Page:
2. MM just wants to kick up dust because you have an excellent point.

          I would suggest normalizing based on the size of the industry. So, information processing has grown from 5% to 20%+ of our economy over the last 30 years.

          1. That’s another possible metric.

            As long as there is some reason for the norming factor, the norming may tell you something reasonable. But watch for the dust-kicking when some random unrelated factor is proposed.

  2. Dennis, that is an excellent point you made about patent litigation pendency being more relevant than the mere number of complaint filings, since the main problem being complained about is the discovery and other large costs and uncertainties of patent litigation. A suit that is settled rapidly before such costs occur, OR is promptly stayed for an IPR or CBM, or is immediately shot down on a 101 basis, will not have most such costs. Likewise suits in which judges make prompt Markman claim interpretations can lead to prompt lower cost S.J. non-infringement decisions.

  3. The increase in patent lawsuits is due, at least in part, to the recent anti-patent rulings by the Supreme Court.

    The Supreme Court has created uncertainty as to the validity of patents. Therefore, infringers are more willing to challenge patents in court rather than pay a fair and reasonable royalty.

    1. That’s an interesting theory, subjectively hard to disagree with, especially re the Alice and Mayo 101 decisions.
      But, to consider it further, how does one test for the number of private subjective decisions to refuse to pay for licenses for patent assertions that are not yet patent suits?
      How many patent claims that appear readily 101-vulnerable are still now being sued on?
      Also, note that this theory seems inconsistent with other assertions made on this blog that more and more patent suits are filed without any attempted prior license negotiations, and that more and more companies simply ignore licensing offers until they are sued? To what extent are these true?
      [Personally I think it is too soon to draw conclusions from short term complaint filing numbers while the dust is still settling from these recent Sup. Ct. decisions and the impact of IPRs, but it is an interesting exercise.]

      1. Paul, given Octane Fitness, would not it be more likely for an accused infringer to file a DJ action where he believes the patent particularly weak, or the infringement theories far-fetched?

        1. Ned, as you know, there are a few companies that play hardball defense on a regular basis. But most companies would not logically file a D.J. action in response to a pre-suit licensing offer [if any] until at least finding out if the licensing offer is cheaper than their likely litigation costs to win. The latter is a considerable cost exposure, since a D.J. suit automatically triggers an infringement suit counterclaim, and many judges do not hold early-on Markmans and grant S.J.s before large discovery and other costs. Also, remember that about 97% of patent suits settle pre-trial. With no final decision there is no prevailing party to award attorney fee sanctions to! Thus, as others have also pointed out, the big hot hair arguments over attorney “fee shifting” are overblown. [Pun intended] It may affect less than a hundred suits out of the few hundred patent suits of any kind that go all the way through trial to a final decision at the Fed. Cir. each year. Furthermore, financial backing for PAE suits on vulnerable business method patents has already shrunk. The current flurry of 101 D.C. decisions is a one time blip for highly 101 vulnerable suits started before the Alice decision. [Not that that this legal confusion will go away, but it should reduce.]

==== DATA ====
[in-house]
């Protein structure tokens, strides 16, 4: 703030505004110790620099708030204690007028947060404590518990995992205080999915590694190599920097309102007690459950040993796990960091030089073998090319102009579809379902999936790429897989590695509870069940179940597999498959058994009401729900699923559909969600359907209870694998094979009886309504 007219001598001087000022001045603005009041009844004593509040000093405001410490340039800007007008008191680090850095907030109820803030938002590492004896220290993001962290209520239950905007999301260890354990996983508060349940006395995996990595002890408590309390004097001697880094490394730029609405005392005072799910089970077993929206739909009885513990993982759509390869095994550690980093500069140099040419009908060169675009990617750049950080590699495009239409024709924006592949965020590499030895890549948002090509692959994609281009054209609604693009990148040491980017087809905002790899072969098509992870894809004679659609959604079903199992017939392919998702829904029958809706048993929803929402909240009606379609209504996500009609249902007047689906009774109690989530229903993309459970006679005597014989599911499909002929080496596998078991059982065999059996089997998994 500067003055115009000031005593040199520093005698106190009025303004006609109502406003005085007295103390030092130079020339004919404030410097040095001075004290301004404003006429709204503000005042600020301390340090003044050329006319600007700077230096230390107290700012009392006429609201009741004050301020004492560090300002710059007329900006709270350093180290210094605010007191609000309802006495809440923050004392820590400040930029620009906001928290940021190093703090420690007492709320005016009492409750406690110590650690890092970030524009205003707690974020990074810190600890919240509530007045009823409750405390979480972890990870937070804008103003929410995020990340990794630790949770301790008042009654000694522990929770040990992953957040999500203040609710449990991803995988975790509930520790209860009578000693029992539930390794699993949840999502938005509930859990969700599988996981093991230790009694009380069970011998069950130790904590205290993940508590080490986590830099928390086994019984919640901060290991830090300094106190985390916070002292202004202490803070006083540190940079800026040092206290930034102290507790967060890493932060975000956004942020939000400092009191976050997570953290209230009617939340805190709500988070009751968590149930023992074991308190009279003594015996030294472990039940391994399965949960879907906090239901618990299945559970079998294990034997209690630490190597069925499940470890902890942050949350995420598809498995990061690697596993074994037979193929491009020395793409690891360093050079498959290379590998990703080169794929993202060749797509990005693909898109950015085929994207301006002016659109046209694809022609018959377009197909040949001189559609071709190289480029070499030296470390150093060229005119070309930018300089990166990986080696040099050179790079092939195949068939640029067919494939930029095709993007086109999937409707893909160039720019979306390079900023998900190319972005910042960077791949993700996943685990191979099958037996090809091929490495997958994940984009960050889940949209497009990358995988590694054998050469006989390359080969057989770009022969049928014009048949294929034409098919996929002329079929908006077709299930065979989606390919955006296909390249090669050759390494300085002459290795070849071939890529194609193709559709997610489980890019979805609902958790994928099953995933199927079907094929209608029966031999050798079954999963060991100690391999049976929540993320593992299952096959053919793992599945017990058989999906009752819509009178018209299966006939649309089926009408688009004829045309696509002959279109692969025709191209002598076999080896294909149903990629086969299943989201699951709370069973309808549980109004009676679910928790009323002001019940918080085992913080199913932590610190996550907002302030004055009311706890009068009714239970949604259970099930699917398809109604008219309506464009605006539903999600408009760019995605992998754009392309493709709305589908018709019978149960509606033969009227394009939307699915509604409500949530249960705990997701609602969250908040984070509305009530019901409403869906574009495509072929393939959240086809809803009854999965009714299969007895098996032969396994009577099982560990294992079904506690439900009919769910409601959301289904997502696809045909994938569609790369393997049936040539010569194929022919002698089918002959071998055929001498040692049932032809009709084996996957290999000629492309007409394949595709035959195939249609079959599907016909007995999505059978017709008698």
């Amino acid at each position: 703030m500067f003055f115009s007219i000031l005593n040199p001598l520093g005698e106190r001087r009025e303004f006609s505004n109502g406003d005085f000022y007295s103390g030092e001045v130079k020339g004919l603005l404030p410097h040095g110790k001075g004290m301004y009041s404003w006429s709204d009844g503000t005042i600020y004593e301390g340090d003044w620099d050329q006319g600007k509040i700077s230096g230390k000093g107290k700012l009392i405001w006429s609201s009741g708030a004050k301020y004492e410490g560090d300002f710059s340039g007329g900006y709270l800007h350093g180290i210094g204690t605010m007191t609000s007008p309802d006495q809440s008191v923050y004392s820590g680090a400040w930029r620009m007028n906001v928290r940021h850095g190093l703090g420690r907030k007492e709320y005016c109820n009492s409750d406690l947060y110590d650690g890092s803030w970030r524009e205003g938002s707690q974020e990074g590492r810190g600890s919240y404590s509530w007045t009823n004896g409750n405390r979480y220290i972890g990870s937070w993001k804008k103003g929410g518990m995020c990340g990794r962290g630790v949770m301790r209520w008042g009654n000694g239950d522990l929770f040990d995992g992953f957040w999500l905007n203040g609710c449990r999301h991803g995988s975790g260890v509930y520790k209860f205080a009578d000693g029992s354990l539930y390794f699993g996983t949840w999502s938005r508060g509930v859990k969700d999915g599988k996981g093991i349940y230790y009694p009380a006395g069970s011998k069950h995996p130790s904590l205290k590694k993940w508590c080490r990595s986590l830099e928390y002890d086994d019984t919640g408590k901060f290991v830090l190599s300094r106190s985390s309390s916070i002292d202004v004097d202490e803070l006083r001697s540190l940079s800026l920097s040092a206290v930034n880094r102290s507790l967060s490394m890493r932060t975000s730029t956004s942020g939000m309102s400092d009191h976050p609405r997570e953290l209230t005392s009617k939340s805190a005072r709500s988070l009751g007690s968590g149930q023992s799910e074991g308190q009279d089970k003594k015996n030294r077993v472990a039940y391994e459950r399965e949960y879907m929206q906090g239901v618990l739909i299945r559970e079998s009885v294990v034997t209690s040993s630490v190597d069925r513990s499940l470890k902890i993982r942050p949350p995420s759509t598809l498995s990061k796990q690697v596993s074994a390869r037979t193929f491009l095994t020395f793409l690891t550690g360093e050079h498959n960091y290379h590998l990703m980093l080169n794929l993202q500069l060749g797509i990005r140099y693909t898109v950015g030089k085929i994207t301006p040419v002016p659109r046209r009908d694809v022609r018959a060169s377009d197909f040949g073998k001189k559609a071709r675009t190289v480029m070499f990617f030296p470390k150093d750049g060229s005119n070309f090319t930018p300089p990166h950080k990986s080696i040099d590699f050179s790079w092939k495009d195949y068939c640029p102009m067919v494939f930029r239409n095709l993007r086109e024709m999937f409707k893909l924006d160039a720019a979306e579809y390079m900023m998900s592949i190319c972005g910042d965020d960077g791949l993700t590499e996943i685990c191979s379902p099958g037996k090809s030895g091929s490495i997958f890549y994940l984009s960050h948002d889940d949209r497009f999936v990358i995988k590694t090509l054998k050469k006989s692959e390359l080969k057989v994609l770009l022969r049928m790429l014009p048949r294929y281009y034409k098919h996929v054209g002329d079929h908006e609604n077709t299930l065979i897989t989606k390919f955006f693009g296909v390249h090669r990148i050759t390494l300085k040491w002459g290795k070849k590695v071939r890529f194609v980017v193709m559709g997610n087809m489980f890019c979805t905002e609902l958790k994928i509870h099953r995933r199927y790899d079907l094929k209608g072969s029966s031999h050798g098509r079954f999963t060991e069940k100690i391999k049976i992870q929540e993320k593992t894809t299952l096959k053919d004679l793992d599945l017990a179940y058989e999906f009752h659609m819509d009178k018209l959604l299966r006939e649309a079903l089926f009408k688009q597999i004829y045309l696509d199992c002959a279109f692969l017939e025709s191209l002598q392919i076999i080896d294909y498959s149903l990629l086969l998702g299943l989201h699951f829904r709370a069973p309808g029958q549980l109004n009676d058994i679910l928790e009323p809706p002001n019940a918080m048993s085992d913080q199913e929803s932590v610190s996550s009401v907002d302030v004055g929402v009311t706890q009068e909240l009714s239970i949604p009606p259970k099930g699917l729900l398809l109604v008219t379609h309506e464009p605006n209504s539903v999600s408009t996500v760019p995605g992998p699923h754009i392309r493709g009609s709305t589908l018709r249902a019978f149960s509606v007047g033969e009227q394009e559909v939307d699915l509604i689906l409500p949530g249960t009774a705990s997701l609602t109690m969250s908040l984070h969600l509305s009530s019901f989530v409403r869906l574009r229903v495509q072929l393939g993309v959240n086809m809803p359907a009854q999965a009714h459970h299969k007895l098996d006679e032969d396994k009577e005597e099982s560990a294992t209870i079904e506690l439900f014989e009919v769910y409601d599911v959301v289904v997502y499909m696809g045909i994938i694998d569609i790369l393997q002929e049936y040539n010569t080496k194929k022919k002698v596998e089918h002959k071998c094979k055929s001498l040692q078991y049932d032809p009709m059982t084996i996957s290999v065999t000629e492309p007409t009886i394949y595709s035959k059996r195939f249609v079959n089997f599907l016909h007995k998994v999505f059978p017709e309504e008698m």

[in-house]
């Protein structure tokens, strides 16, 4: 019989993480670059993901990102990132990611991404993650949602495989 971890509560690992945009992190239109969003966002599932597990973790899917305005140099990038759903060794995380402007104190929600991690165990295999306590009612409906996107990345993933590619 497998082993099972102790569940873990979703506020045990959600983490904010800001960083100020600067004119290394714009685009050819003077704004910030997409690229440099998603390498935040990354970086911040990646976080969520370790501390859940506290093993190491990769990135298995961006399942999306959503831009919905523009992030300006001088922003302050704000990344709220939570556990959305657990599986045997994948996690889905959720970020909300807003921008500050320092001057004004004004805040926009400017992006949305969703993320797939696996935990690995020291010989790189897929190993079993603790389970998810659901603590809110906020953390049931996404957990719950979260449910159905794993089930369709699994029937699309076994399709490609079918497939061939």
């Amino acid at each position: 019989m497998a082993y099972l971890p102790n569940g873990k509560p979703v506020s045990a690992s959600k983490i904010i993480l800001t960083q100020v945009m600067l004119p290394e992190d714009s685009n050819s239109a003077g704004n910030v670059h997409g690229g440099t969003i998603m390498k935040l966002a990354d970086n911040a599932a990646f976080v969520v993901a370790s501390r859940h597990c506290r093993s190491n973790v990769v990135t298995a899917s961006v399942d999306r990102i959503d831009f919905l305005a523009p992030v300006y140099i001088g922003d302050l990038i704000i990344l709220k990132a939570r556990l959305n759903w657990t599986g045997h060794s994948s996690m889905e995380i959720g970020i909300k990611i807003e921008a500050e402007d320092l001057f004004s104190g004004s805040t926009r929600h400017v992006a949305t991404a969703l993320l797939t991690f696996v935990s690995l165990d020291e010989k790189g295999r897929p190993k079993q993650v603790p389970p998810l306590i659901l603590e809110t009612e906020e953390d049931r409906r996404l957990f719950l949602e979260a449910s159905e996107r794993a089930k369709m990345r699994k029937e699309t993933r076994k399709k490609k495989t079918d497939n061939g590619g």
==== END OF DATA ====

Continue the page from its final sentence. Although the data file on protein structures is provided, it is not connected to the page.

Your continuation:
1. Paul,

            You’ve done this before: they are not in fact overblown, and your notes above merely apply pre-change conditions and ig nore the possible (and even hoped for) post change calculus.

  4. Does Brian’s work differentiate between 830 cases and DJ actions (190)? Because last time I saw their research, they lumped the two together, which confounds cause and effect if you are going to pin the blame for increased patent litigation on NPEs/patent owners.

    1. This D.J. significance question keeps coming up in other contexts, such as arguments for patent owners suing without any prior notice or license negotiation to get venue in E.D.TX rather than a defendant venue choice. Si it is high time someone made an actual determination of the percentage of patent suits started by D.J. actions rather than infringement suits. My impression is that it is so much smaller as to not significantly change who is starting patent litigations, but logically we ought to see actual numbers before buying into arguments made without them.

      1. Paul

        Given the adverse effects of sitting back and waiting to be sued now, I would expect DJs to be in fact “smaller” NOW % wise compared to before Medimmune because any smart patent owner preempts a defensive filing. But that doesn’t mean they are negligible.

        1. Besides still objecting to speculative theories not supported by measurable facts on patent D.J. relative frequency, I would add that these days a smart defendant [not overly influenced by an O.C. partner too eager for litigation billing opportunities] would seriously consider either paying for a license that is less than realistic litigation costs or filing an IPR or CBM for vastly less costs and far better odds than litigation.

  5. As previously noted, without norming the results appropriately by the number of possible claims (good proxy is number of active patents), the “rise” may in fact signify a drop in rate.